In an incredible turn of events, a bipartisan bill aimed at reining in the Cameroon regime was adopted into law by the US Senate at the end of the 116th Congressional Session. Senate Resolution 684  was passed into law on January 1, 2021, in a rare New Year’s Day session that was required because of the need to hold a vote on whether or not to override President Donald Trump’s veto of the Defense Authorization Act. This veto override, which was the first veto override by Congress in Trump’s presidency, passed 81 to 13, and Senator John Boozman (R-AK) proceeded to obtain consent for an additional 5 pieces of legislation, including S.Res.684, just before the session was adjourned. [2,3]
The resolution and its companion legislation in the House constitute an incredible victory for the Ambazonian struggle, as well as for all anticolonial and Panafrican activists, for the following reasons:
1. The resolution urges the Government of Cameroon to release all political prisoners and immediately stop all arbitrary detention, torture, forced disappearances, deaths in custody, and inhumane prison conditions (section 4-F).
2. The resolution details multiple crimes that the Cameroon regime has committed against journalists and others which we believe qualify for investigation under the Global Magnitsky Human Rights Accountability Act. 
3. The resolution articulates the need for a Fact-Finding Mission to the war-torn regions of Ambazonia. While not using this exact language, the bill specifies the need for the international community to “maintain calls for the investigation and prosecution of human rights abuses and crimes committed against civilians” (section 7-D-iii).
4. The resolution marks the first time that the US Congress has passed legislation criticizing a country that is part of the “Francafrique” sphere of influence, made up mostly of former French colonies in Africa. The widespread perception that action on this situation by the United States would intrude on France’s sphere of influence and interest is explicit enough that staff people actually stated this to us directly during our visits to lobby on this bill. It’s passage into law represents an override of this neocolonial logic and the prioritization of France as a US ally, and it is therefore a victory for all people who are living within the Francafrique sphere of influence.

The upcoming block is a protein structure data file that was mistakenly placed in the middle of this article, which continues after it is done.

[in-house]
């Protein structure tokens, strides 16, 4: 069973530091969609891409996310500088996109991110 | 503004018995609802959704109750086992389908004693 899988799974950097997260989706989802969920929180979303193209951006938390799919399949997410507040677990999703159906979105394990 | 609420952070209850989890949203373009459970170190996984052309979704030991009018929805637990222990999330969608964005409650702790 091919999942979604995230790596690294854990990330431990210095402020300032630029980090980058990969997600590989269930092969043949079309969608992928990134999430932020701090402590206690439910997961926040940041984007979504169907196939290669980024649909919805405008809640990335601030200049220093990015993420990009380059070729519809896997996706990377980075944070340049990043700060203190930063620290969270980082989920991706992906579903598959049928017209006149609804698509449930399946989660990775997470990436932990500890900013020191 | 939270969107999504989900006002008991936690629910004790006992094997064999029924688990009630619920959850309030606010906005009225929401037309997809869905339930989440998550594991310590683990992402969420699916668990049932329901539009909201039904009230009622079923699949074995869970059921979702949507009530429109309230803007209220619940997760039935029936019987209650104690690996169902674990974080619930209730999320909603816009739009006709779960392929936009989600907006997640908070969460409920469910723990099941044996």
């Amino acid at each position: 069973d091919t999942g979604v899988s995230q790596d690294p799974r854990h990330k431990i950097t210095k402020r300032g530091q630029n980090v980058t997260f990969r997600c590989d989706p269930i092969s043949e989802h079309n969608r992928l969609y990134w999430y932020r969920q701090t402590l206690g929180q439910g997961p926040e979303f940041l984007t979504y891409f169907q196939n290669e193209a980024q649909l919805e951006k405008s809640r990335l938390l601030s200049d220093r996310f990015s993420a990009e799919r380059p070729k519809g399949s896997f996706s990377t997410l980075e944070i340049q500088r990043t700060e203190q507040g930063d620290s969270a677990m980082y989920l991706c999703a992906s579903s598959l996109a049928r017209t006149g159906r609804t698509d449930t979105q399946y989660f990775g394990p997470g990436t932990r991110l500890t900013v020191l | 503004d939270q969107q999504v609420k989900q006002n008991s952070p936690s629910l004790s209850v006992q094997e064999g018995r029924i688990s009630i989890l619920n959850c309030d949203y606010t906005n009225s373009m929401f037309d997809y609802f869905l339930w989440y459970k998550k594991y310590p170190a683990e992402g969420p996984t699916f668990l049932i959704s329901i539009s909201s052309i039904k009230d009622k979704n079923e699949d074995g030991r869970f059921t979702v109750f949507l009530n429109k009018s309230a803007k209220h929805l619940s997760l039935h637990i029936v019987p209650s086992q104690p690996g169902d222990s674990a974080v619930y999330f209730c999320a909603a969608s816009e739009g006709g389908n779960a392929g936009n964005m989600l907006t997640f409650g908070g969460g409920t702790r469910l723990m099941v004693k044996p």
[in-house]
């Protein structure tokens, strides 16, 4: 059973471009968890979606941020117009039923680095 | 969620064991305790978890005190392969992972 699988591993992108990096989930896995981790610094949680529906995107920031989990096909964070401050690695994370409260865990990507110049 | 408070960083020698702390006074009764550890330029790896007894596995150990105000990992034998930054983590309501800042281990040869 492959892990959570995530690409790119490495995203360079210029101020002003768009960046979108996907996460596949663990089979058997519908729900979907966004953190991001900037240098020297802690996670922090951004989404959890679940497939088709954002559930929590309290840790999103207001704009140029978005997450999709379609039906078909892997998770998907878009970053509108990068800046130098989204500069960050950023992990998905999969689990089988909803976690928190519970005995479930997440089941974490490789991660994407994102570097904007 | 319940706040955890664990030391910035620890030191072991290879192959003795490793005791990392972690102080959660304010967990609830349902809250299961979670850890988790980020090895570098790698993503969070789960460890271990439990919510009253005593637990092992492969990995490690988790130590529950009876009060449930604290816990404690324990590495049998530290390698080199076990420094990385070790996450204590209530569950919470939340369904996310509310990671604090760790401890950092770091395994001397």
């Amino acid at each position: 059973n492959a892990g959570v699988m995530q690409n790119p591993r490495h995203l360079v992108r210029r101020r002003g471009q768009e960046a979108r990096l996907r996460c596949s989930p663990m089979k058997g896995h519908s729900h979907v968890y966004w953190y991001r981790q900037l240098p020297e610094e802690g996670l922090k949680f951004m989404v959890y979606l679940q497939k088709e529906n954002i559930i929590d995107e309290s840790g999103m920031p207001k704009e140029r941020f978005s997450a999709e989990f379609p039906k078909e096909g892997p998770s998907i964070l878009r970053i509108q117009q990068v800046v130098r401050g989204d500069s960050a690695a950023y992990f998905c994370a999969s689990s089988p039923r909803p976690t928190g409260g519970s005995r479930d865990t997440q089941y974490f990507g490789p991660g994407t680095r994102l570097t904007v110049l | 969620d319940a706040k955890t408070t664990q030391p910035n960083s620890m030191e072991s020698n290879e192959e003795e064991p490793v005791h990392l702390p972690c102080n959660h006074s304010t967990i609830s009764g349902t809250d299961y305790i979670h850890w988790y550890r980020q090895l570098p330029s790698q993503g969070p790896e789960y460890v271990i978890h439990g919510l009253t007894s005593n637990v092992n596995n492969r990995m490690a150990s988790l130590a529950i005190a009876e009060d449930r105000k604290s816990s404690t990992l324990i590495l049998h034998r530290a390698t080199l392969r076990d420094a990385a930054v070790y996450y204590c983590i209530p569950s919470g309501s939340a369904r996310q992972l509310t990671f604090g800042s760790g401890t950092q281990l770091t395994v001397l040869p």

5. Ambazonian diaspora activists across the United States organized vigorously to support this bill and its companion legislation in coordinated grassroots lobbying. Tibor Nagy, the Assistant Secretary of State for African Affairs has stated on the record that he has never seen a more organized diaspora community since Ethiopians in the 1990s. In APOCS’s contribution to these efforts, we not only supported these bills, but communicated fact-based critiques of the flaws in the bills in the spirit of collegial information sharing with those congressional staff people seeking to understand the complexities of the situation.[5, 6] Many of our critiques were subsequently addressed by revisions into the text that ended up passing.
We must seize hold of the clear mandate that this legislation provides and use it to guide our action going forward. In specific, this legislation will strengthen our ability to: (i) to demand the release of our prisoners of conscience, (ii) press the United States to investigate alleged human rights abuses through the Global Magnitsky Act, and (iii) continue to press for UN Security Council-mandated Fact Finding Mission. You can help this process by signing the petition supporting our political prisoners’ call for a Fact-Finding Mission here: https://actionnetwork.org/letters/support-political-prisoners-demanding-...
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